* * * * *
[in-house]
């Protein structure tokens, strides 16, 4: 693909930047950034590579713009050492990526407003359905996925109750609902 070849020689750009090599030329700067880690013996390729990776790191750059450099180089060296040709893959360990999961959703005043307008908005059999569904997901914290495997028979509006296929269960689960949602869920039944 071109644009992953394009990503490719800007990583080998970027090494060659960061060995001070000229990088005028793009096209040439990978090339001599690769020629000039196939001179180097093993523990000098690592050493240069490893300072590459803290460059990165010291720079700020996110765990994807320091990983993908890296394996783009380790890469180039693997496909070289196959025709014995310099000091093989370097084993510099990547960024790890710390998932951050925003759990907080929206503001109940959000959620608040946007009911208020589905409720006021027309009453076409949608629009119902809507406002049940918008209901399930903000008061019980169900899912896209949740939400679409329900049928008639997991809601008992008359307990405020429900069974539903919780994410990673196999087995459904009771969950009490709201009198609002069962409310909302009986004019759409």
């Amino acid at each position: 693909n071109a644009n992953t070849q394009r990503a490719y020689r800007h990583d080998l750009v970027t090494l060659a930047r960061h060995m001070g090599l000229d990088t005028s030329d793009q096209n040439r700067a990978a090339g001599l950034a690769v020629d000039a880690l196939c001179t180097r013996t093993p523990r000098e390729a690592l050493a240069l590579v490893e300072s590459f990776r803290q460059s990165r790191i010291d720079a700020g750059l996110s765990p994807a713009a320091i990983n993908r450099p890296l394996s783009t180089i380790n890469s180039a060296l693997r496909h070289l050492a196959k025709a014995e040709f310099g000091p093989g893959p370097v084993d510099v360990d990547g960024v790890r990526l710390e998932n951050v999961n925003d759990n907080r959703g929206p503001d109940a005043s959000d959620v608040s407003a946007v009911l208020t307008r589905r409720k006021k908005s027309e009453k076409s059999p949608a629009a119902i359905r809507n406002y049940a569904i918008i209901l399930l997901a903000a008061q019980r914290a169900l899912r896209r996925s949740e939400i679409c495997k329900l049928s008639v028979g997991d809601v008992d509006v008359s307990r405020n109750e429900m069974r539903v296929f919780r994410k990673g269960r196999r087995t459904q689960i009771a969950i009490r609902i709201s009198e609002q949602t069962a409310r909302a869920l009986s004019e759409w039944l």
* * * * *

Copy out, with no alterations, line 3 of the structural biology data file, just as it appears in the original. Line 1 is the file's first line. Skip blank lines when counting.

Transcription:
């Amino acid at each position: 693909n071109a644009n992953t070849q394009r990503a490719y020689r800007h990583d080998l750009v970027t090494l060659a930047r960061h060995m001070g090599l000229d990088t005028s030329d793009q096209n040439r700067a990978a090339g001599l950034a690769v020629d000039a880690l196939c001179t180097r013996t093993p523990r000098e390729a690592l050493a240069l590579v490893e300072s590459f990776r803290q460059s990165r790191i010291d720079a700020g750059l996110s765990p994807a713009a320091i990983n993908r450099p890296l394996s783009t180089i380790n890469s180039a060296l693997r496909h070289l050492a196959k025709a014995e040709f310099g000091p093989g893959p370097v084993d510099v360990d990547g960024v790890r990526l710390e998932n951050v999961n925003d759990n907080r959703g929206p503001d109940a005043s959000d959620v608040s407003a946007v009911l208020t307008r589905r409720k006021k908005s027309e009453k076409s059999p949608a629009a119902i359905r809507n406002y049940a569904i918008i209901l399930l997901a903000a008061q019980r914290a169900l899912r896209r996925s949740e939400i679409c495997k329900l049928s008639v028979g997991d809601v008992d509006v008359s307990r405020n109750e429900m069974r539903v296929f919780r994410k990673g269960r196999r087995t459904q689960i009771a969950i009490r609902i709201s009198e609002q949602t069962a409310r909302a869920l009986s004019e759409w039944l």